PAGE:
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Drawing showing the extent of the Anglican Benefice of Seaview, St Helens, Brading & Yaverland on the Isle of Wight

Benefice Blog 2024

New Minister for the Haven Benefice

The eagerly anticipated notice seeking applications for the position of full-time Minister of our Benefice has now been published in Church Times. Full details of the role are on the Diocesan website, with the latter including our Benefice Profile and also featuring a Video Profile presented by Graham Pountney. The deadline for applications is midday on 12 July 2024 with the date for interviews set as 24 July 2024.

Posted 14 June 2024

Happy Easter - Still!

Our curate, the Rev Bevaly Rackett, reflects on the relationship between Easter - which, in the church calendar, lasts until Pentecost in mid-May - and Baptism...

In the church, Easter lasts a full 50 days, until Pentecost and the coming of the Holy Spirit. Shame the chocolate doesn’t last that long!

Since the very early days of Christianity, Easter has been closely linked with Baptism. Anyone wanting to be baptised (or Christened, which is the same thing) would be questioned about their faith, given religious instruction, and then take part in a full week of daily services, prayers, and fasting, before an all-night vigil of prayer and Bible reading before baptism at dawn on Easter day. That way the person journeyed with Christ to the cross and entered into their new life as a Christian in the joy of his resurrection (return to life).

Today, Baptism marks the beginning of a journey with God, which continues for the rest of our lives. For all involved, including parents, godparents and sponsors, it is a joyful moment when we rejoice in what God has done for us in Christ, making serious promises, and declaring our faith. The community of the church and friends welcome the new Christian, promising support and prayer for the future.

The service paints many pictures of what happens on the Christian way. The sign of the cross is made on the forehead as a reminder of Christ’s death for us. The covering with water represents drowning, dying to sin and being raised to new life with Christ, and a candle is given to show that Christ conquered evil so that everyone who is baptized walks in his light for the rest of their lives.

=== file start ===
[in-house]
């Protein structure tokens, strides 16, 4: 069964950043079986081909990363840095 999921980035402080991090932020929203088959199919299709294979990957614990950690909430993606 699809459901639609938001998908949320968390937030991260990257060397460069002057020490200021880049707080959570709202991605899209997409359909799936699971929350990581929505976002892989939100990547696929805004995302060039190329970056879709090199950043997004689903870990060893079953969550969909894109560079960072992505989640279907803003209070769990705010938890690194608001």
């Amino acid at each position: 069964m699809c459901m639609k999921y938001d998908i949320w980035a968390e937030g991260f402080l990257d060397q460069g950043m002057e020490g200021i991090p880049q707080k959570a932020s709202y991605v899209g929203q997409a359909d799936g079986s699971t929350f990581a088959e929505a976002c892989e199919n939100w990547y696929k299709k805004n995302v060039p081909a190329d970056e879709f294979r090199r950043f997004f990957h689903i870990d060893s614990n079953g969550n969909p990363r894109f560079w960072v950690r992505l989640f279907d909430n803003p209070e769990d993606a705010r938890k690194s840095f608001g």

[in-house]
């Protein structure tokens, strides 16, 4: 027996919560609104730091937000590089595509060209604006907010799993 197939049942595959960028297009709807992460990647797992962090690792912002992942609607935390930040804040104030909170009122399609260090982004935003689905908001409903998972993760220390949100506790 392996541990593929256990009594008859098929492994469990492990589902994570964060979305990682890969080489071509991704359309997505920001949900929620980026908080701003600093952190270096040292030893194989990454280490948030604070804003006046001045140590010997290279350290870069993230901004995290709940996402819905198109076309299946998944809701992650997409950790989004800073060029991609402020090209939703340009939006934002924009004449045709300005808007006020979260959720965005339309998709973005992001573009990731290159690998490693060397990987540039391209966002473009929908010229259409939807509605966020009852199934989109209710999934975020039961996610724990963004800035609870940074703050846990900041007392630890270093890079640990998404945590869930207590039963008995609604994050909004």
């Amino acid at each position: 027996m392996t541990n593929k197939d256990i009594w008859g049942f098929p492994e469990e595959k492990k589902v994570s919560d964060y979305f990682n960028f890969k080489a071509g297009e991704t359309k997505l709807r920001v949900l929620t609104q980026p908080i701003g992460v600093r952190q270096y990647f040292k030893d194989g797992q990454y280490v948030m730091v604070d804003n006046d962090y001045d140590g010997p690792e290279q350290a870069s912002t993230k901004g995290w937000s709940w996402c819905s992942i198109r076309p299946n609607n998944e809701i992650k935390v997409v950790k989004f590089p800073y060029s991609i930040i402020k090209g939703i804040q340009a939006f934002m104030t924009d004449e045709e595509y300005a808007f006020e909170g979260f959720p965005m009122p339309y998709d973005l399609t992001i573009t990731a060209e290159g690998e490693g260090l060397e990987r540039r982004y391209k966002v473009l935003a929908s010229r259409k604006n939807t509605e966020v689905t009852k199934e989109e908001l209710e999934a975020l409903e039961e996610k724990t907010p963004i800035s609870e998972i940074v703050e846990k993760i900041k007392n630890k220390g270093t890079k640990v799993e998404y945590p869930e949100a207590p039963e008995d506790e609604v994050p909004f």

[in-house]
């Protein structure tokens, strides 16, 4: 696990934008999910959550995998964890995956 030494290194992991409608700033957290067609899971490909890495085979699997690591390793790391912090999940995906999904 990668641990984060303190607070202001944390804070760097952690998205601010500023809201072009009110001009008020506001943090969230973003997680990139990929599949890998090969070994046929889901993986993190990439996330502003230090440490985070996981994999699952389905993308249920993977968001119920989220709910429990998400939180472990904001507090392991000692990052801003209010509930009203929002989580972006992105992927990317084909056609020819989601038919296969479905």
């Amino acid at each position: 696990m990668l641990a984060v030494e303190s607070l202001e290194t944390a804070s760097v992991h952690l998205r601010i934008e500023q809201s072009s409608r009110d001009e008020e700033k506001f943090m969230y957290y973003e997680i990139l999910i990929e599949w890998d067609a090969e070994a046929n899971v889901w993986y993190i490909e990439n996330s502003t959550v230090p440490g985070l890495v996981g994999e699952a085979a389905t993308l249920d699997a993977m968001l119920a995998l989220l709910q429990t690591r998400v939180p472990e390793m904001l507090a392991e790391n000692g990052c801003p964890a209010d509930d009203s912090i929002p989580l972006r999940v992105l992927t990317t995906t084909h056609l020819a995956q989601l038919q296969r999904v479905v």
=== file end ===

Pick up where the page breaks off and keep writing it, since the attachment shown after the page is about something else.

And what of the other symbols of Easter? Well, Easter chicks and butterflies remind us that new life comes from unexpected and often lifeless places – eggs or cocoons certainly don’t look very promising!

Spring lambs were offered at the Festival of Passover as sacrifices to say sorry for all the bad things people had done, so Jesus was seen as a similar sacrificial lamb, who gave his life so that we continue to be forgiven for all the bad things we do.

And Easter bunnies? Well, they are just cute, joyful – and also abundant, just like the life Jesus promises each of us when we commit to follow him.

Rev Bevaly

April 2024

Looking Forward to Lent

Our curate, Rev Bevaly Rackett, looks at the Christian season of Lent, which this year begins in the middle of February...

Since early days, Christians have devotedly observed the events leading up to the death and rising again of Jesus Christ (known as his Passion and Resurrection). We prepare for this by a season of penitence and fasting, prayer, and study, known as Lent.

Lent, which starts on Ash Wednesday (which this year also happens to be St Valentine’s Day) is a time when Christians remember when Jesus was in the desert being tempted by the devil for 40 days. It’s a time of preparation for Easter, of self-examination, and of spending more time with God – in prayer and Bible study, in activities which help other people, and in fasting (giving up luxury foods such as chocolate, cakes or biscuits – which will be even more of a challenge on Valentine’s Day!)

That’s why we eat pancakes on Shrove Tuesday, the day before Lent: it’s a chance to use up rich foods like eggs, fats and milk, ready for more simple foods like fruit and vegetables. ‘Shrove’ comes from an Anglo-Saxon word, ‘shriving,’ which means to listen to someone’s sins and forgive them. Christians go to confession so that their souls may be cleansed.

It is a time to grow in faith and commitment to God. On Ash Wednesday we have a cross, made from the burnt ashes of last year’s palm crosses,put on our forehead as a sign that we have confessed our sins and have been forgiven. Check out the services to see where and when you can join us for this special service if you like. It is a time to change our habits, to look at our potential, and to try to determine what God is calling us to be doing now.

Why not spend some time during this Lent creating space for a personal encounter with God? God is always ready to connect with us - we just need to put aside the busy-ness of our daily lives and spend a little time talking and listening to Him (talking is easy, listening is much harder!) You never know what may come about after a conversation with God.

With blessings for the return of Spring.

Rev Bevaly Rackett
(Curate at the Haven Benefice)

February 2024

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